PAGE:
There was a period in the mid to late 1990s when I watched a whole bunch of 1950s and ’60s science fiction films, via a video store around the corner from my house then, back in the days when there were video stores. A couple of these films I’d seen growing up, notably Invaders from Mars, at a neighbor’s house at around 6th or 7th grade, and The Time Machine (which oddly was shown in 20-minute segments during lunch breaks at the junior high school I attended in 7th grade — Sequoia Junior High in Reseda CA).
But most of these older films, even relative classics like Invasions of the Body Snatchers, Forbidden Planet, and The War of the Worlds (not to mention Frankenstein and Dracula), I didn’t see until years later, in adulthood, when I sought them out. My attitude about science fiction movies, which I implicitly deride as ‘skiffy flix’, is that they are far inferior to the best of science fiction literature, in virtually every case. The lone exception, unto this day, is Stanley Kubrick’s 2001: A Space Odyssey, though even that requires Arthur C. Clarke’s novel to fully explicate and appreciate, lest its final scenes be dismissed as some sort of ’60s drug trip…which is not at all the intent.
Tonight I watched another of these primitive early ’60s skiffy flix, based on a comment by Gary Westfahl in one of his reviews — the film is Assignment Outer Space, from 1960 — which Gary suggested was a precursor to 2001.
It’s excruciatingly primitive in terms of production values. It betrays a typical misunderstanding of the size and scope of the universe — mentioning initially that a spaceship’s destination is a galaxy, M82 (IIRC), but the subsequent plot concerns a space station within the solar system and trips between Mars, Venus, and Earth. The plot concerns an Earth journalist who is assigned to a ship which, eventually, has to seek out another ship, named Alpha Two, which threatens to wipe out life on Earth. One in a million chance of success. Of course, they succeed. The renegade ship is controlled by an electronic computer, which our journalist hero has to disable; thus the allusion to 2001 (a comment on the IMDB page for this movie, linked above, defends this film’s influence on 2001).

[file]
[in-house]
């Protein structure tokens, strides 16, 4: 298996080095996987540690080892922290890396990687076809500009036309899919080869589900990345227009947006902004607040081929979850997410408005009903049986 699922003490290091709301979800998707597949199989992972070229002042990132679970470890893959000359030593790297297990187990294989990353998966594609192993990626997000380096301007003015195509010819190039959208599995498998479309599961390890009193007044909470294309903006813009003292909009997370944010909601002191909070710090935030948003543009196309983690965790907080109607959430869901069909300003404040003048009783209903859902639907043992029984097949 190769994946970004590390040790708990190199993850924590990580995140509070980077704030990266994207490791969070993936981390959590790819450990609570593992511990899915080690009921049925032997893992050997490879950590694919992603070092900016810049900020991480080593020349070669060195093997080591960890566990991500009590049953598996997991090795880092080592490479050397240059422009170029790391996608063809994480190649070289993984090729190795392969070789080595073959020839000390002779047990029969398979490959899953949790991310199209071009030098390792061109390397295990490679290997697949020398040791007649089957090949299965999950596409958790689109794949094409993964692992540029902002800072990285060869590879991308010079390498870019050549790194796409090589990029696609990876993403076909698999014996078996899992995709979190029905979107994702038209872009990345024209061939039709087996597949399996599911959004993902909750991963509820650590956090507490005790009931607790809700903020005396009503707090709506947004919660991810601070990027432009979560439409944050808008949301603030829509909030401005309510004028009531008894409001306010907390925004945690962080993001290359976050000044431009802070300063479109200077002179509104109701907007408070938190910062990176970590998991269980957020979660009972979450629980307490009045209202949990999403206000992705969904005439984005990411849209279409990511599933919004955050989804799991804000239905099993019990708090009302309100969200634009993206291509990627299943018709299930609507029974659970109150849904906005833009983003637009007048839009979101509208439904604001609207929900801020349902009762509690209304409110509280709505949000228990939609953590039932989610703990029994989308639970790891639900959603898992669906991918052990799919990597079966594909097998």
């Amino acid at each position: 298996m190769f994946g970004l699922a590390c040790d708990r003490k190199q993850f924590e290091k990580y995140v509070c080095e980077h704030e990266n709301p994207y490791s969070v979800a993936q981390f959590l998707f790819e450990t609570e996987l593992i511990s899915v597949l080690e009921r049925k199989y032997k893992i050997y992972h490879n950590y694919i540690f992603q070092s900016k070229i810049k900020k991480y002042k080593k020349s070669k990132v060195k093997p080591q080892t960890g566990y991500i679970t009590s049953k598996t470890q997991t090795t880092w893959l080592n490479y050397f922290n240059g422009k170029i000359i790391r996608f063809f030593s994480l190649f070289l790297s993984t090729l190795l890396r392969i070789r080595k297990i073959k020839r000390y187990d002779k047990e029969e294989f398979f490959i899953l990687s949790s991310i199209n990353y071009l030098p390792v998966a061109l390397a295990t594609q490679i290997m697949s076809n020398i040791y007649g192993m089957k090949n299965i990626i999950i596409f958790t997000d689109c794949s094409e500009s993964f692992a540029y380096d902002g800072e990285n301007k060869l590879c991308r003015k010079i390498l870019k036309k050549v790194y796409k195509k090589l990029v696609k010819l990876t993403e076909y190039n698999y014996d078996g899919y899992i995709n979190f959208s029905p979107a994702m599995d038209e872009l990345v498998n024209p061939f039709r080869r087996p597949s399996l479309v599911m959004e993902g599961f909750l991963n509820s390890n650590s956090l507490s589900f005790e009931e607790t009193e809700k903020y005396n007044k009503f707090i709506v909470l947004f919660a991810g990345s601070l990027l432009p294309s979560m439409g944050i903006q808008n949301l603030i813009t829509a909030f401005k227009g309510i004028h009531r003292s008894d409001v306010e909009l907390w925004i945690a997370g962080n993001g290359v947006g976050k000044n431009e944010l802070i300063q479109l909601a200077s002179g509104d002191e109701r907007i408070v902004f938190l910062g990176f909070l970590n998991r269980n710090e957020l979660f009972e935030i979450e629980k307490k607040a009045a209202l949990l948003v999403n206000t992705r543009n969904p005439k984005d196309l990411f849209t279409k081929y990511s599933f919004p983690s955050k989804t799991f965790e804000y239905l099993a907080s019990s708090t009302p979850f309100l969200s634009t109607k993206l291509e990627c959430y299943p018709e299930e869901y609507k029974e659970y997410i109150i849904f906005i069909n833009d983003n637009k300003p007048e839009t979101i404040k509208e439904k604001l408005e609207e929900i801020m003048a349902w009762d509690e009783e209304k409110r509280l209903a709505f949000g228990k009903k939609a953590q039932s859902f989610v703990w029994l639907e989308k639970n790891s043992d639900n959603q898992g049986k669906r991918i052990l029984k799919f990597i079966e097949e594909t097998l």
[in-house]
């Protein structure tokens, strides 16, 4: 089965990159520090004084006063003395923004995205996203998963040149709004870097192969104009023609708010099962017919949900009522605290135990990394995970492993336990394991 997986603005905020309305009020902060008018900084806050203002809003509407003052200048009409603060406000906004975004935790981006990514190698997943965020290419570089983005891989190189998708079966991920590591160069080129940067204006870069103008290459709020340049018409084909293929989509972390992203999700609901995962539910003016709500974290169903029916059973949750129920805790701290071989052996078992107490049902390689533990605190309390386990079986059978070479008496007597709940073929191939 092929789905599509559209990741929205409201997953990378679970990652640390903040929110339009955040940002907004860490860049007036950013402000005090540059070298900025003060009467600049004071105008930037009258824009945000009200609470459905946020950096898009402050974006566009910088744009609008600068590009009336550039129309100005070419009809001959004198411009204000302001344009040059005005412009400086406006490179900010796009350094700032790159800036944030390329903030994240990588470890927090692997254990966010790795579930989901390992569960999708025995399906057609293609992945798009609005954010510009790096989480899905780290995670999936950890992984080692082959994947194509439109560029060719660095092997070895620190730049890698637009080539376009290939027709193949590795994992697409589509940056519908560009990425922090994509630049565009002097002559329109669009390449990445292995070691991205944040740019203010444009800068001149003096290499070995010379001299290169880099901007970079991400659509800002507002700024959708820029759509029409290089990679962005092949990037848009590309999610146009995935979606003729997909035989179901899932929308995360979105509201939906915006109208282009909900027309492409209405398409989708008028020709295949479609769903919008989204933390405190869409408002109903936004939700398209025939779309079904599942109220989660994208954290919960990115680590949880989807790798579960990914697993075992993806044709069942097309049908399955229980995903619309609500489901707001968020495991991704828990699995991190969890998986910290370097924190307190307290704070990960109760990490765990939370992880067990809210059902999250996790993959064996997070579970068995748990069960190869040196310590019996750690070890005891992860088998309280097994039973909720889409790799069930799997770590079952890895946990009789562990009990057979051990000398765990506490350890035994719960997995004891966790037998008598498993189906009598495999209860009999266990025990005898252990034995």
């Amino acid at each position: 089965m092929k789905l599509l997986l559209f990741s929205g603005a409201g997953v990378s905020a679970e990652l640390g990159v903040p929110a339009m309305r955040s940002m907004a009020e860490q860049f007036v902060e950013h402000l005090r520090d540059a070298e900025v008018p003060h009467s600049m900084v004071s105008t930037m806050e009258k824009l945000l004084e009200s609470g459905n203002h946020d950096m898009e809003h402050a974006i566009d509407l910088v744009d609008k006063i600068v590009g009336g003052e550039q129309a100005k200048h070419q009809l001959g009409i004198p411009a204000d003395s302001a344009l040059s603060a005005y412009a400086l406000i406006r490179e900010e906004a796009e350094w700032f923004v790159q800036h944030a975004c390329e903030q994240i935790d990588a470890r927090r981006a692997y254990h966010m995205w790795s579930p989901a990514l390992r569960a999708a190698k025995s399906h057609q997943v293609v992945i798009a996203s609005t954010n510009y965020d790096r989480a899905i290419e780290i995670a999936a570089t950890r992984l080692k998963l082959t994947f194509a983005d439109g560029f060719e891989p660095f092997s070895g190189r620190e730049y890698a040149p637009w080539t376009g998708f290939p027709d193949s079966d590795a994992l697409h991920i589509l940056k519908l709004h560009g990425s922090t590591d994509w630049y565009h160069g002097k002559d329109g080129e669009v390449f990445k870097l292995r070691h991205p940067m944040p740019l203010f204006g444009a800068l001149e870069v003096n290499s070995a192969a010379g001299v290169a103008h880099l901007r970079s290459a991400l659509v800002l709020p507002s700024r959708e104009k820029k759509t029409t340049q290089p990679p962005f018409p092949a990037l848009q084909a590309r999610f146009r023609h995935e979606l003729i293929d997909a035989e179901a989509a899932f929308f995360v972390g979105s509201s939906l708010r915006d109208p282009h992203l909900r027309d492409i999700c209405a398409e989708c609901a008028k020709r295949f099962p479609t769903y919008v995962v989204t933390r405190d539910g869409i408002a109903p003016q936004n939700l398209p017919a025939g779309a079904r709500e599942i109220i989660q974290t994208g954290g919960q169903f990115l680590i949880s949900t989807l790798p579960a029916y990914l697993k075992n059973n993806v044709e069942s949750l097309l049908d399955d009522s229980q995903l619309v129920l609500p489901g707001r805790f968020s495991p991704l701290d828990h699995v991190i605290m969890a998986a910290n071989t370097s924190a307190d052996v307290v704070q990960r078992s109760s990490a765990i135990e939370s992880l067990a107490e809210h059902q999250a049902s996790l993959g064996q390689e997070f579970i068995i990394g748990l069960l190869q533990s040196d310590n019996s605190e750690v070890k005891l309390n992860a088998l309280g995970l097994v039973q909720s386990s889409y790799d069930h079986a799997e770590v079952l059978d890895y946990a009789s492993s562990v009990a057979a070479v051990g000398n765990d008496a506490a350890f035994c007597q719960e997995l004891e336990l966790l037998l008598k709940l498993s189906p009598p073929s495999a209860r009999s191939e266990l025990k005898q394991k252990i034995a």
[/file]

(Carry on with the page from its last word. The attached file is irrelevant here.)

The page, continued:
The film does have its moments. There are several interesting, and for its time rather plausible, spaceship designs. (OTOH when they show spouts of flame emitting from the bottom ends of spaceships, why do they always seem to be blowing to the side..??!) The enactment of zero gravity in the one ship is, I daresay, rather better than what Kubrick bothered to do in 2001 — think of the scenes with Bowman and Poole on the pod deck. The film’s version of Mars is grotesque; sharp mountains and boiling lava spouts. Yet there is a decently mature love interest, with a female crewman who is loved by the captain, but who falls in love with the journalist… a situation which plays out in the plot development.
The theme of the renegade electronic computer turns out to be almost incidental — nothing like the mind games with HAL in 2001. All our hero has to do is cut the cables.
What amazes me on watching this film, which I realize had a very low budget, is how far production values advanced in just the next few years in the 1960s. Consider the TV series Lost in Space, 1965, with production values far advanced from this film; consider the early seasons of Star Trek, beginning 1966; and again, consider the pinnacle of SF film to this day, 2001, released in 1968.